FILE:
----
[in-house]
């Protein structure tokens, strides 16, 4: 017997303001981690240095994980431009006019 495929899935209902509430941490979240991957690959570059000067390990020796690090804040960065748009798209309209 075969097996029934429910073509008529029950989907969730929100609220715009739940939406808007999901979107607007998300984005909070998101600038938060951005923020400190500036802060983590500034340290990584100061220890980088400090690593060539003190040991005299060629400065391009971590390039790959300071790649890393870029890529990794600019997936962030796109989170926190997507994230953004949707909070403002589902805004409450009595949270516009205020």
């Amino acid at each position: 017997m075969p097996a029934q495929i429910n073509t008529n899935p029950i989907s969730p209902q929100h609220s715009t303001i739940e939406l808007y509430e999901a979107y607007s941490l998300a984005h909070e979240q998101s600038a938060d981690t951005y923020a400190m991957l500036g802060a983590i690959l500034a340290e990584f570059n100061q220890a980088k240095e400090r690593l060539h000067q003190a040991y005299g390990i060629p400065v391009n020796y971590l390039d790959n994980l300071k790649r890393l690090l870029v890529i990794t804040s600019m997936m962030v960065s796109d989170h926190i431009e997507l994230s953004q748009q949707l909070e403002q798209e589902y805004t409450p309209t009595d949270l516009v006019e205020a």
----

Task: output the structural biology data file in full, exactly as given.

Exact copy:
[in-house]
């Protein structure tokens, strides 16, 4: 017997303001981690240095994980431009006019 495929899935209902509430941490979240991957690959570059000067390990020796690090804040960065748009798209309209 075969097996029934429910073509008529029950989907969730929100609220715009739940939406808007999901979107607007998300984005909070998101600038938060951005923020400190500036802060983590500034340290990584100061220890980088400090690593060539003190040991005299060629400065391009971590390039790959300071790649890393870029890529990794600019997936962030796109989170926190997507994230953004949707909070403002589902805004409450009595949270516009205020």
């Amino acid at each position: 017997m075969p097996a029934q495929i429910n073509t008529n899935p029950i989907s969730p209902q929100h609220s715009t303001i739940e939406l808007y509430e999901a979107y607007s941490l998300a984005h909070e979240q998101s600038a938060d981690t951005y923020a400190m991957l500036g802060a983590i690959l500034a340290e990584f570059n100061q220890a980088k240095e400090r690593l060539h000067q003190a040991y005299g390990i060629p400065v391009n020796y971590l390039d790959n994980l300071k790649r890393l690090l870029v890529i990794t804040s600019m997936m962030v960065s796109d989170h926190i431009e997507l994230s953004q748009q949707l909070e403002q798209e589902y805004t409450p309209t009595d949270l516009v006019e205020a």